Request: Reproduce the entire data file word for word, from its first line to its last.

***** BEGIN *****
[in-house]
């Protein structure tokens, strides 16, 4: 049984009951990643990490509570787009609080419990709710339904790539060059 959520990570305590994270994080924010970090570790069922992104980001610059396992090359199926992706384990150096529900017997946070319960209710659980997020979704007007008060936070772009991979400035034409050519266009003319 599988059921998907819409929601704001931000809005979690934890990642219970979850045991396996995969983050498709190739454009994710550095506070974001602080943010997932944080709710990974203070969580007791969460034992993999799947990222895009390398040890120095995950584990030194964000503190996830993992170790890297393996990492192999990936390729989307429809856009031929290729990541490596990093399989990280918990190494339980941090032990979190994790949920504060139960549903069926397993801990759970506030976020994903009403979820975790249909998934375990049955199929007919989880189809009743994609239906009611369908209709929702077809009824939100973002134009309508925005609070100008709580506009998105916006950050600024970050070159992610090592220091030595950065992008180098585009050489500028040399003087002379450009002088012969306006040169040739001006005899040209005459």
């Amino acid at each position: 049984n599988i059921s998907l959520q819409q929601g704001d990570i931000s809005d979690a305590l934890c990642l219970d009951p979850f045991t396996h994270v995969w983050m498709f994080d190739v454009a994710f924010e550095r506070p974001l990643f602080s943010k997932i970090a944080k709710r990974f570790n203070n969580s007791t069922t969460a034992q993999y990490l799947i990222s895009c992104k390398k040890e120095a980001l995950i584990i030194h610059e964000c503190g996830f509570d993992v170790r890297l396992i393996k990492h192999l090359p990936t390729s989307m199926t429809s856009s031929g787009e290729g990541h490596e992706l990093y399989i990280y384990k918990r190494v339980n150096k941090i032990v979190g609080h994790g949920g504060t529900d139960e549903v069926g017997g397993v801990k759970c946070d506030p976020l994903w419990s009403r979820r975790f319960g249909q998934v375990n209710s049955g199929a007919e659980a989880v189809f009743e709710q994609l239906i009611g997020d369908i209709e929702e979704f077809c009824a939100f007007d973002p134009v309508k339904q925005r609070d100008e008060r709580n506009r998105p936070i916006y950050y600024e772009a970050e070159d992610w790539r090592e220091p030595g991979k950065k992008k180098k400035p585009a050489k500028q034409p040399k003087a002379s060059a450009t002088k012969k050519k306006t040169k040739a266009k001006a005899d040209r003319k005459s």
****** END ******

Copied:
[in-house]
């Protein structure tokens, strides 16, 4: 049984009951990643990490509570787009609080419990709710339904790539060059 959520990570305590994270994080924010970090570790069922992104980001610059396992090359199926992706384990150096529900017997946070319960209710659980997020979704007007008060936070772009991979400035034409050519266009003319 599988059921998907819409929601704001931000809005979690934890990642219970979850045991396996995969983050498709190739454009994710550095506070974001602080943010997932944080709710990974203070969580007791969460034992993999799947990222895009390398040890120095995950584990030194964000503190996830993992170790890297393996990492192999990936390729989307429809856009031929290729990541490596990093399989990280918990190494339980941090032990979190994790949920504060139960549903069926397993801990759970506030976020994903009403979820975790249909998934375990049955199929007919989880189809009743994609239906009611369908209709929702077809009824939100973002134009309508925005609070100008709580506009998105916006950050600024970050070159992610090592220091030595950065992008180098585009050489500028040399003087002379450009002088012969306006040169040739001006005899040209005459």
């Amino acid at each position: 049984n599988i059921s998907l959520q819409q929601g704001d990570i931000s809005d979690a305590l934890c990642l219970d009951p979850f045991t396996h994270v995969w983050m498709f994080d190739v454009a994710f924010e550095r506070p974001l990643f602080s943010k997932i970090a944080k709710r990974f570790n203070n969580s007791t069922t969460a034992q993999y990490l799947i990222s895009c992104k390398k040890e120095a980001l995950i584990i030194h610059e964000c503190g996830f509570d993992v170790r890297l396992i393996k990492h192999l090359p990936t390729s989307m199926t429809s856009s031929g787009e290729g990541h490596e992706l990093y399989i990280y384990k918990r190494v339980n150096k941090i032990v979190g609080h994790g949920g504060t529900d139960e549903v069926g017997g397993v801990k759970c946070d506030p976020l994903w419990s009403r979820r975790f319960g249909q998934v375990n209710s049955g199929a007919e659980a989880v189809f009743e709710q994609l239906i009611g997020d369908i209709e929702e979704f077809c009824a939100f007007d973002p134009v309508k339904q925005r609070d100008e008060r709580n506009r998105p936070i916006y950050y600024e772009a970050e070159d992610w790539r090592e220091p030595g991979k950065k992008k180098k400035p585009a050489k500028q034409p040399k003087a002379s060059a450009t002088k012969k050519k306006t040169k040739a266009k001006a005899d040209r003319k005459s």